Wisconsin Policy Forum
Gov. Tony Evers and State Senate Majority Leader Devin LeMahieu share one common thread: they would sharply change how the state taxes its highest earners.
The dueling proposals also reflect different philosophies about how to bolster Wisconsin’s competitiveness with other states in measures of economic strength and quality of life.
Wisconsin was the first state to successfully implement an income tax, and it remains a larger part of our state’s revenue mix – and tax burden – than many other states. Lawmakers and Evers already cut income taxes by about $1 billion a year in the current state budget. With Wisconsin facing its largest surplus on record, it’s likely the upcoming 2023-25 state budget will bring more tax changes.
LeMahieu’s proposal would establish a single “flat” income tax rate of 3.25% and would lower income taxes for all filers who owe them. This approach delivers the greatest benefits to the highest earners. According to a Forum analysis based on projections from the state Department of Revenue and nonpartisan Legislative Fiscal Bureau, once phased in by tax year 2026, those with state adjusted gross income (AGI) of more than $1 million would receive an average tax cut of $107,876.
Evers’ proposal would target low and middle-income earners with new tax credits or increases in existing credits while raising taxes on manufacturing profits and capital gains that mostly affect upper-income earners. Those changes would produce an average tax increase of $39,586 per taxpayer for Wisconsinites with AGI of $1 million or more. Meanwhile, it would lower taxes, on average, for those with annual AGI up to $200,000.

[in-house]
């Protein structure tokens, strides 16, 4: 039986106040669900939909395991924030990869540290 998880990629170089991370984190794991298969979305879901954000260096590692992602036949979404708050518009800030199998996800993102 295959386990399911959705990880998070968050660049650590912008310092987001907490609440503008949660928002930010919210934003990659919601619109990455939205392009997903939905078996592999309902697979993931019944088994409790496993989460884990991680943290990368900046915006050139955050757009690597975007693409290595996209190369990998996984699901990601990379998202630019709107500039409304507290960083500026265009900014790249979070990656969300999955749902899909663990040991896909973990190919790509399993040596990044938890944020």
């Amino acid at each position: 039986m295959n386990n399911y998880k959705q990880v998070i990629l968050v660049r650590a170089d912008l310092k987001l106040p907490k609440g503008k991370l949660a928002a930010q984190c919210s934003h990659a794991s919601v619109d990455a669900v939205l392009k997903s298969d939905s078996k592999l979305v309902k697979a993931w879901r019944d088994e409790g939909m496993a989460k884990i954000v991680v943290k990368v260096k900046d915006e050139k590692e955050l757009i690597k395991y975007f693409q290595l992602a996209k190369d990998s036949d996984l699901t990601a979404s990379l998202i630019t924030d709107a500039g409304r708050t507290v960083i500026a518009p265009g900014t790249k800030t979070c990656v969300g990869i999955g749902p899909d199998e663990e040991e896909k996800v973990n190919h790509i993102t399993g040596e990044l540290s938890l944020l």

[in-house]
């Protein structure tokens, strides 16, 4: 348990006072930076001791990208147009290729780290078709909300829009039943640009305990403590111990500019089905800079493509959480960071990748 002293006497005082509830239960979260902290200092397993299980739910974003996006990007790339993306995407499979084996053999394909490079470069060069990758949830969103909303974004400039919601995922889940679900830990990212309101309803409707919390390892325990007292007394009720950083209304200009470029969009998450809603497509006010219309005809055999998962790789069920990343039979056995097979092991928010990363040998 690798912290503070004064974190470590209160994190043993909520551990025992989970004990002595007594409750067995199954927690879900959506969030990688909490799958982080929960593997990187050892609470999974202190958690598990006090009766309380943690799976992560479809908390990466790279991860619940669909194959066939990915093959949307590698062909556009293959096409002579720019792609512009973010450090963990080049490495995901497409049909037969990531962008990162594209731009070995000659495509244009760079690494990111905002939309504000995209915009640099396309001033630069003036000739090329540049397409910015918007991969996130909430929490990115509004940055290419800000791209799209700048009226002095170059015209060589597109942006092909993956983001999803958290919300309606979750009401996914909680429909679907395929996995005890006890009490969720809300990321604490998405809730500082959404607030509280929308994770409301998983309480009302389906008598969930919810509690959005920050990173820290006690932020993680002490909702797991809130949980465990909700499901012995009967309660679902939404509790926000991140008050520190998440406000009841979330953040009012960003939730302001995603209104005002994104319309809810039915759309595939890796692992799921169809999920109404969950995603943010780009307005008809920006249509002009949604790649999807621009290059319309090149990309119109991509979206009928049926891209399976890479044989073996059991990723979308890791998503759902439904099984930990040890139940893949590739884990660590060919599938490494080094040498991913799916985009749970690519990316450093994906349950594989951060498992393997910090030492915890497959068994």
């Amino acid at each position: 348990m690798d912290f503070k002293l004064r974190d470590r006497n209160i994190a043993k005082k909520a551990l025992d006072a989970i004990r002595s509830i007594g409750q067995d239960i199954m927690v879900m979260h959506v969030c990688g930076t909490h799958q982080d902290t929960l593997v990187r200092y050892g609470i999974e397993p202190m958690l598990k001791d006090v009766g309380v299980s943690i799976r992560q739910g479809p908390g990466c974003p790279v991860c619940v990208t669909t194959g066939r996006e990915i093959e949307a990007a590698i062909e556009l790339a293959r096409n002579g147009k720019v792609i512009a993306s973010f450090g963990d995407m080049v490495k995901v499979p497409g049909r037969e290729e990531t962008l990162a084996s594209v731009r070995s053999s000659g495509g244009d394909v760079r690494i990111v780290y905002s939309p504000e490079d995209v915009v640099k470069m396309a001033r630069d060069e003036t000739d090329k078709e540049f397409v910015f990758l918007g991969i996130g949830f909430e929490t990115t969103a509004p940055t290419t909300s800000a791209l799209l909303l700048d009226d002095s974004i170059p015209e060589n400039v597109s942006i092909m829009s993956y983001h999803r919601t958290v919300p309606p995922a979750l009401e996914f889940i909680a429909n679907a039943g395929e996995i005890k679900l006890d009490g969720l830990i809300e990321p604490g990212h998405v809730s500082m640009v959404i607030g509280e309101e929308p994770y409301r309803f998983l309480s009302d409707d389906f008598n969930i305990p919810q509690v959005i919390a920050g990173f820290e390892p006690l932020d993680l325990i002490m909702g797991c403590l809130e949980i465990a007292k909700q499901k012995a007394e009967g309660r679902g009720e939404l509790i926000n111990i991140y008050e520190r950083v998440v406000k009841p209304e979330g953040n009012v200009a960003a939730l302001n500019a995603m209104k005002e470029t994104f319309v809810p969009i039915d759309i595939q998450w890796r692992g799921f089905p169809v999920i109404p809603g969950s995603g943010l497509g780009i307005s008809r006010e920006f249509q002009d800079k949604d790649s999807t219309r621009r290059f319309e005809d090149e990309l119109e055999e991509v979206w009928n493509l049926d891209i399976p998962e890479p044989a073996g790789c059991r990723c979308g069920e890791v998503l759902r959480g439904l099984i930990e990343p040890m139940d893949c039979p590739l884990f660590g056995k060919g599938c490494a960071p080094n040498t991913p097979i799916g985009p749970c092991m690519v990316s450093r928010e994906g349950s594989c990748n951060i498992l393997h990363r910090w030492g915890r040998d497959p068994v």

The LeMahieu plan would have a more substantial effect on state tax collections. It would decrease individual income tax collections by a projected $2.11 billion in fiscal 2024, growing to $5.06 billion in 2027 and subsequent years. The Evers plan would increase state tax revenues by $257.3 million over the next two years, but would also increase expenditures through refundable tax credit payments to filers by more than $300 million, resulting in a net cost to the state.
Some advocate for lowering Wisconsin’s top marginal tax rate of 7.65% to enhance its ability to attract and retain high earning residents. Marginal tax rates alone provide only a crude sense of how tax systems affect taxpayers of varying income levels, but more sophisticated analyses also show Wisconsin has higher than average effective rates on the highest earners.
Others note that other taxes collected by state and local governments, on sales and property, are more regressive and that an income tax makes taxation more fair based on one’s ability to pay. Since Wisconsin relies on the income tax more than other states, large cuts to its revenue could significantly affect funding for K-12 and higher education, health care, public safety, aid to local governments, and property tax relief.
Currently, Wisconsin’s top income tax rate is second highest among its neighbors and its bottom rate is the lowest. The state’s income tax has become less progressive over the past decade, though for now the state’s system remains more progressive than the average state income tax nationally. The two plans would determine whether the state accelerated that trend or reversed course.
This information is a service of the Wisconsin Policy Forum, the state’s leading resource for nonpartisan state and local government research and civic education. Learn more at wispolicyforum.org.